Area J – Parker Street/Upper Clarke Street

The Parker Street/Upper Clarke Street area is one of Lexington’s most architecturally-cohesive neighborhoods, despite the fact that the houses were not all constructed at the same time.  The sense of place engendered by the tree-lined, straight thoroughfare is further unified by houses which are nearly all of a comparable size, built using common materials, oriented primarily with their gable ends facing the street and with similar lot sizes and setbacks.  Stylistically, the area offers a panorama of 19th and early 20th century architectural trends.  The development of Parker Street progressed from the Massachusetts Avenue end so that the houses near the north end of the street tend to have Greek Revival or Italianate features, while those on the opposite end tend toward vernacular expressions of the late 19th century.  Intermixed are a few more recent Colonial Revival, Craftsman and Bungalow-style dwellings with less compatible new construction relegated to back lots. 

The land was originally lotted in 1872 by Richard Blinn who named the subdivision “Belfry Hill Stock Farm”.  Blinn came to Lexington in 1852.  He initially worked as a brakeman on the Lexington Branch Railroad and eventually became president of the railroad.  Blinn purchased a large parcel of land in what is now Parker Street-Forest Street in the early 1870s and hoped to make a large profit from the sale of house lots.  He apparently built the houses at 28 and 30 Forest Street on speculation.  The Panic of 1873 brought an end to these plans and Blinn left Lexington for Chicago where he died in 1906.  In 1875 there were just four houses on Parker Street, near its north end. 

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6 & 8 Parker Street

What appears to be the oldest house in the neighborhood, the Tuttle-Wellington House at 49 Parker Street (top right) is a Greek Revival-style dwelling which was moved from Mass. Ave. to its present site in 1892 to make way for the Hancock Church.  Constructed in 1840 it is notable as the first of many houses in Lexington built by prolific local builder, David Tuttle.  Much later in his career, Tuttle designed the Queen Anne style house at 24 Parker Street (bottom photo) for Ellen Lane in 1885.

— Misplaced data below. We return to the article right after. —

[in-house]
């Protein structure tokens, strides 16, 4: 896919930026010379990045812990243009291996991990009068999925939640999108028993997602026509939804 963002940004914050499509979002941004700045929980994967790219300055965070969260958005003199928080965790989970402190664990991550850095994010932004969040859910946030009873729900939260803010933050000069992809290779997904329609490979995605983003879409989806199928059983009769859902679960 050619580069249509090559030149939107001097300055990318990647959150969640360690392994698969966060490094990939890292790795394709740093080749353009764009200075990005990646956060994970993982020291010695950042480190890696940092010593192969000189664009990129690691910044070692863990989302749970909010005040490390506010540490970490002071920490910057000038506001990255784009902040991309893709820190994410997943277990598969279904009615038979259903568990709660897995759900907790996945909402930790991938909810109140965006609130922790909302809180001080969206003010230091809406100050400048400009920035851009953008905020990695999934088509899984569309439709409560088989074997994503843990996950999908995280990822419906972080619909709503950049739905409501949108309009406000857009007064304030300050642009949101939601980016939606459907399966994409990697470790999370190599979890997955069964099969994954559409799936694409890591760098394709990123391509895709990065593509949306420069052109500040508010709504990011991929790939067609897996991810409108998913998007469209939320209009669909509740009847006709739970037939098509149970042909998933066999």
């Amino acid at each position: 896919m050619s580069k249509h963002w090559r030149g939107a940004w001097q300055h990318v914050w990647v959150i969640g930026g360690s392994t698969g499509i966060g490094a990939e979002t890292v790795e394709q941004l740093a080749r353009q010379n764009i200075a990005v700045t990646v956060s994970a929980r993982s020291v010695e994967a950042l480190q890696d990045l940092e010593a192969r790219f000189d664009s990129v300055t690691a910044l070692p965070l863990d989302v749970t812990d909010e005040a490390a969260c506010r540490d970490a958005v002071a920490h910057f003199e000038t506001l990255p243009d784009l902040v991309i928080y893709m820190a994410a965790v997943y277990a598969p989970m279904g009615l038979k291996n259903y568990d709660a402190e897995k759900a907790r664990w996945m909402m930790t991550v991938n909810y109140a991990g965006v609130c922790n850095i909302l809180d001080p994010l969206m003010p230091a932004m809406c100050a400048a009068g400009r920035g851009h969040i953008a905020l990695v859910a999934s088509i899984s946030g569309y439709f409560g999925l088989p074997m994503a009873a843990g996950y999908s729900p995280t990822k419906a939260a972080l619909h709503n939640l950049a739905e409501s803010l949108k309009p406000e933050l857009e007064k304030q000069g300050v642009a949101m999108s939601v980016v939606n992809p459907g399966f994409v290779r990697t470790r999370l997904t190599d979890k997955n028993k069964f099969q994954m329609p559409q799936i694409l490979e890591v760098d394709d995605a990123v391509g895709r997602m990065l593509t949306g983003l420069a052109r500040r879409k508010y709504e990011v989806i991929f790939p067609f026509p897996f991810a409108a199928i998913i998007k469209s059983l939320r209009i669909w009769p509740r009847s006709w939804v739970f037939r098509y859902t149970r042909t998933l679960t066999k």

Parker & Upper Clarke Street - Photo 349 Parker Street

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24 Parker Street
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44-46 & 48 Parker Street

The dwellings at 44-46, 45 and 48 Parker Street are all former barns that were moved in the late 19th or early 20th century and retrofitted for residential use. 

No one had a larger impact on the growth of the neighborhood than George H. Jackson who came to Lexington in 1868 and lived initially at 7 Parker Street and later at 34 Parker Street for many years.  Jackson was in the provisions business, served as a trustee of the Savings Bank and was town assessor.  He also owned extensive real estate in the neighborhood – at least eight buildings are listed as being owned by him in 1902 tax records and he probably acquired others in the years that followed.  The six houses on Jackson Court were all built for him in the late 19th and early 20th century as rental properties. 

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7 & 5 Jackson Court, 38 Parker Street

The Parker Street/Upper Clarke Street area includes several buildings which are outstanding examples of their respective styles.  These include the Byam House at 15 Parker Street which is one of Lexington’s best-preserved gablefront Italianate residences.  Typical of the style it displays three-sided bay windows, chamfered posts and paired brackets at the eaves.  Also worthy of note is its period carriage house. 

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15 Parker Street

The most elaborate dwelling in the area is the house at 25 Parker Street, an exuberant Queen Anne design constructed in 1890 by Abram C. Washburn for Daniel Owen.  The house incorporates many hallmarks of the style including a wrap-around porch with turned posts, brackets, bay windows and stained glass but is distinguished by more unusual features including a porch pediment with carved foliate decoration and a broken front gable which is finished with patterned wood shingles interrupted by a curved bay window. 

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25 Parker Street

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21 Parker Street
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11 Parket Street
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34 Clarke Street

The neighborhood also includes a number of good examples of various 20th century styles including Craftsman, Four-Square, Bungalow and Dutch Colonial style dwellings.